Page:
The Finer Points of Theater Design: Performing Level Calibration

You have designed, installed, debugged, and verified proper function of all components of a full-blown high-end multichannel audio system, and you are ready to get to the next phase: calibration.
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You have designed, installed, debugged, and verified proper function of all components of a full-blown high-end multichannel audio system, and you are ready to get to the next phase: calibration.

Finally! Level calibration," you say. This is where most folks start, but you would have spent a good number of hours with all the system tests and verification work to avoid having to face any unusual surprises. Believe me, all that preparation work will save you time in the long run. The good part is that this is where the real fun begins.

The premise of level calibration is simple. Each channel should produce the same predetermined sound level given the same electrical level in the internal guts of the surround processor. Each speaker in the room will have its own sensitivity, and its placement in the room will further affect that. This step of the process is to compensate for those speaker and room location differences. Most of you already know how to set levels in the surround processor, and here are a few additional guidelines.

You are going to generate test signals into the speakers and set the output level controls of each channels so that they all match each other and come up at a specific level. If you are working with a THX-certified surround processor, simply use the internal test tone. It is precisely calibrated to give you a match of sound level relative to what is heard in the film studio where soundtracks are produced.

To get to this test mode, find your way to the set-up menu. Then, after completing the speaker system configuration, time synchronization settings and a few other configuration steps, you should find a menu called "Speaker Levels," or "Channel Levels," or any similar name. Usually, once you're in that menu you will hear a test noise coming from the left speaker first. On some processors you have to turn on the test noise or select "Internal Test" before proceeding. However you get there, once you hear that famous test noise coming from the speakers find the control for "level up/down." Then adjust it so that the sound level at the seating position is 75dB SPL, in Flat or C Weighting, Slow mode, for each speaker in turn. Make sure to use the channel-level control, not the master volume control, for this setting (although on a few processors the volume-control keys are used for setting the channel levels when in the calibration mode.) You should use a sound level meter to accurately measure this sound pressure level.

Sound level meters come in all shapes, sizes and prices. It turns out that the little Radio Shack 33-2050 analog meter (one of the cheapest of the bunch) works really well for mid-frequency sounds. The internal test tones of THX-certified processors are intentionally limited to mid-frequencies from 500 Hz to 2 kHz for the main channel adjustments. This reduces the effects of room variances at low frequencies and reduces high frequency errors from speaker and microphone directivity limitations. Besides, our ears are more sensitive to mid-frequency level matching, so you might as well emphasize those for best adjustment accuracy. At those mid-frequencies the Radio Shack meter is accurate to about a 2 dB variation from a reference multi-thousand dollar "He-Man" SPL meter.

To best use the level meter, hold it at arm's length over the main seat position, with the microphone at seated ear height. You can also verify level variations at the other seats in the theater and adjust the channel gain for an average, if that better suits the theater's use.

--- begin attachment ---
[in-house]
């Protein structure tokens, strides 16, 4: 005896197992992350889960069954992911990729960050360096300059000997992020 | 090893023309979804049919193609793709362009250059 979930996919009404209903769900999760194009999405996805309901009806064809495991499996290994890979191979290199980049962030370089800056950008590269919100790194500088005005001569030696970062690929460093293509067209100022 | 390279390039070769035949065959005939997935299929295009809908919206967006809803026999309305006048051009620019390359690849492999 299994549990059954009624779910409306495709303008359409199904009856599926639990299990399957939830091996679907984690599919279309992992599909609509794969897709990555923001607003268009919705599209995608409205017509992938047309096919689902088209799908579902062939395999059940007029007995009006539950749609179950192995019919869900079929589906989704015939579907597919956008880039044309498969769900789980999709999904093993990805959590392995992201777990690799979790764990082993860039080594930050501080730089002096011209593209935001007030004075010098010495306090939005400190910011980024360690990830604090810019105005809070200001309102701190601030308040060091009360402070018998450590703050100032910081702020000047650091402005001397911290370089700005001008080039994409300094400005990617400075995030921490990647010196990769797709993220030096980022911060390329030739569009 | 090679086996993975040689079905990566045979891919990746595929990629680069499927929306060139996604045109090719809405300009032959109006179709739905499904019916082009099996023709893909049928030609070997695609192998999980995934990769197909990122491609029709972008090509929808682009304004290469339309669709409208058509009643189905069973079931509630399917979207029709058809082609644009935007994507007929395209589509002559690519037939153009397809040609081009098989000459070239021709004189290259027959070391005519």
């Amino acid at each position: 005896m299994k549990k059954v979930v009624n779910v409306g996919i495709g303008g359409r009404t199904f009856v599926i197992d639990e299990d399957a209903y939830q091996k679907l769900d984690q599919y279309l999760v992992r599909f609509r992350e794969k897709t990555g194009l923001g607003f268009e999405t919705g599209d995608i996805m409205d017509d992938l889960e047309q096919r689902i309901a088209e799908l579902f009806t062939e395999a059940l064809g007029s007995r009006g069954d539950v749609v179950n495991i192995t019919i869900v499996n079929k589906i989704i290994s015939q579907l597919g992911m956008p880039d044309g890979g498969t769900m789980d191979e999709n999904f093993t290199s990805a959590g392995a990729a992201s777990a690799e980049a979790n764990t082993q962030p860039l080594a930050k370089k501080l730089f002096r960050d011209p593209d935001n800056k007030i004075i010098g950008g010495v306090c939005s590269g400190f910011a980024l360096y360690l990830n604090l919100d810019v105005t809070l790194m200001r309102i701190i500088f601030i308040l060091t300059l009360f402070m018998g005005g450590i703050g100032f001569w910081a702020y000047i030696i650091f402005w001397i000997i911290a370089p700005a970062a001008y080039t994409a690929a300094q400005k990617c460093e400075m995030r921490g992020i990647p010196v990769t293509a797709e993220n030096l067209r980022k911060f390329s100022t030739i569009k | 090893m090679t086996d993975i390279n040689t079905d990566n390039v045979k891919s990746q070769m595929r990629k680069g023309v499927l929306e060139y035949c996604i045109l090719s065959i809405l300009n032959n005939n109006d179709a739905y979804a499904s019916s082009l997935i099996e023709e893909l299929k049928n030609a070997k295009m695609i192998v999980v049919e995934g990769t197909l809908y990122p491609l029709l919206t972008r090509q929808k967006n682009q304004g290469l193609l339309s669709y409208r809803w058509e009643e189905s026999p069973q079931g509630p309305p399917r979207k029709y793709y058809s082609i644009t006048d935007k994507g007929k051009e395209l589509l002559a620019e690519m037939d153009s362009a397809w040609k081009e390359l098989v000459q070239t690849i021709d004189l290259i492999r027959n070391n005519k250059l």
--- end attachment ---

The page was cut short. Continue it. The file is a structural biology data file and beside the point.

Calibrate the left level, then the center, and go on all around the room from there, until all of the available speaker channels have been tuned. Try to get within 0.5 dB for better systems.

A note about setting surround levels: Because surround speakers can be pretty close to some of the seats in the listening area, changes in measurement locations can result in level changes of several dB. So, where you set the levels depends on the room's use. If there is to be one sweet spot, with other listeners putting up with sub-par conditions, the answer is simple: Make it just right at the one seat that counts. For a room in which you want many seats to have a reasonable soundfield balance, things can get trickier. You might need to set levels for an average between the seats. If you notice level variations in excess of 3 dB between seats, you might want to reconsider the surround speaker locations, types and numbers. Sometimes doubling up on surround speakers can give you a uniform soundfield balance with hardly any level variations from side to side. In a room with four rows, I would definitely use two pairs of side surrounds. You can set the level of the back seat a little quieter to balance the level falloff from the front speakers. To determine how much attenuation the rear set needs, simply play mid-frequency test noise in the front-center speaker, measure the difference in level between the front and rear rows of seats, and now you know what the level difference needs to be in the two pairs. To set levels differently you will either need a surround processor with enough assignable and controllable outputs, or a separate power amp for the rear pair. These would enable you to have level controls to set for the front/rear row difference that you are targeting. Remember to verify all the measurements and math with your ears; the test tones should end up sounding the same all around the systems' speakers no matter where you sit in the room.

As you go around the room and get done calibrating levels on all the main speakers, you will end up at the subwoofer. The test signal will change radically. The mid-frequency sounds obviously are not suitable for the bass driver. Surround processors switch their test signal for bass. It becomes a test noise typically from 40 Hz to 80 Hz, but with an average voltage level matching that of the main speakers' test signal. It will sound like a dull rumble and your job it to simply adjust the subwoofer channel level until you read 75 dB SPL on your meter. If you are way down in level when the test signal starts check the following: Subwoofer power is on? Meter is in Flat or C weighting? ("A" weighting will cut down bass levels). The level control on the subwoofer is up? Have you enabled the subwoofer output in the surround processor's configuration menu?